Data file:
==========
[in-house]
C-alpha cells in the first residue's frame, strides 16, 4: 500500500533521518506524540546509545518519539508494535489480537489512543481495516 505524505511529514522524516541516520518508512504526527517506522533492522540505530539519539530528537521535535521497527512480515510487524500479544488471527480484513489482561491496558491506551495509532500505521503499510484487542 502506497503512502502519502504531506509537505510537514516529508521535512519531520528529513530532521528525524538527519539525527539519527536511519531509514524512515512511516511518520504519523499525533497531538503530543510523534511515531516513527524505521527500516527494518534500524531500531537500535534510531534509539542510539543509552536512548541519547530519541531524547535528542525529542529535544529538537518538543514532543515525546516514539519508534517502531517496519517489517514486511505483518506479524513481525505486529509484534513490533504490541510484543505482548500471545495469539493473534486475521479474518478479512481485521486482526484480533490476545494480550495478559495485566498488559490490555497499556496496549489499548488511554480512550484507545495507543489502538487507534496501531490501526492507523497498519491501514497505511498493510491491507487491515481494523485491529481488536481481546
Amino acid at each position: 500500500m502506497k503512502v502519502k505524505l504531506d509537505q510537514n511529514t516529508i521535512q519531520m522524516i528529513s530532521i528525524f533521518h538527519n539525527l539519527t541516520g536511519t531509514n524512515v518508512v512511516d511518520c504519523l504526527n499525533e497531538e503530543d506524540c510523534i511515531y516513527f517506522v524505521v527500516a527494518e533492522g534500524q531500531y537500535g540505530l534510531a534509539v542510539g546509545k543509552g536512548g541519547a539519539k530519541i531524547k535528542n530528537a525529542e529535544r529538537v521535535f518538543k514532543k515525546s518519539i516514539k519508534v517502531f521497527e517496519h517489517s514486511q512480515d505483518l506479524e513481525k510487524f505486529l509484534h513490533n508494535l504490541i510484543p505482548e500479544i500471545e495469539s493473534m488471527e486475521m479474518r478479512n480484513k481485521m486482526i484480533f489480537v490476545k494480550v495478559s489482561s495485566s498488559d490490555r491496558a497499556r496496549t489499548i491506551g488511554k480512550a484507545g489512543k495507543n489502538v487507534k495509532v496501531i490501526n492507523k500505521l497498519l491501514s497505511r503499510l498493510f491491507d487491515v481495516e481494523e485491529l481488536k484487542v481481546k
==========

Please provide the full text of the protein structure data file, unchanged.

[in-house]
C-alpha cells in the first residue's frame, strides 16, 4: 500500500533521518506524540546509545518519539508494535489480537489512543481495516 505524505511529514522524516541516520518508512504526527517506522533492522540505530539519539530528537521535535521497527512480515510487524500479544488471527480484513489482561491496558491506551495509532500505521503499510484487542 502506497503512502502519502504531506509537505510537514516529508521535512519531520528529513530532521528525524538527519539525527539519527536511519531509514524512515512511516511518520504519523499525533497531538503530543510523534511515531516513527524505521527500516527494518534500524531500531537500535534510531534509539542510539543509552536512548541519547530519541531524547535528542525529542529535544529538537518538543514532543515525546516514539519508534517502531517496519517489517514486511505483518506479524513481525505486529509484534513490533504490541510484543505482548500471545495469539493473534486475521479474518478479512481485521486482526484480533490476545494480550495478559495485566498488559490490555497499556496496549489499548488511554480512550484507545495507543489502538487507534496501531490501526492507523497498519491501514497505511498493510491491507487491515481494523485491529481488536481481546
Amino acid at each position: 500500500m502506497k503512502v502519502k505524505l504531506d509537505q510537514n511529514t516529508i521535512q519531520m522524516i528529513s530532521i528525524f533521518h538527519n539525527l539519527t541516520g536511519t531509514n524512515v518508512v512511516d511518520c504519523l504526527n499525533e497531538e503530543d506524540c510523534i511515531y516513527f517506522v524505521v527500516a527494518e533492522g534500524q531500531y537500535g540505530l534510531a534509539v542510539g546509545k543509552g536512548g541519547a539519539k530519541i531524547k535528542n530528537a525529542e529535544r529538537v521535535f518538543k514532543k515525546s518519539i516514539k519508534v517502531f521497527e517496519h517489517s514486511q512480515d505483518l506479524e513481525k510487524f505486529l509484534h513490533n508494535l504490541i510484543p505482548e500479544i500471545e495469539s493473534m488471527e486475521m479474518r478479512n480484513k481485521m486482526i484480533f489480537v490476545k494480550v495478559s489482561s495485566s498488559d490490555r491496558a497499556r496496549t489499548i491506551g488511554k480512550a484507545g489512543k495507543n489502538v487507534k495509532v496501531i490501526n492507523k500505521l497498519l491501514s497505511r503499510l498493510f491491507d487491515v481495516e481494523e485491529l481488536k484487542v481481546k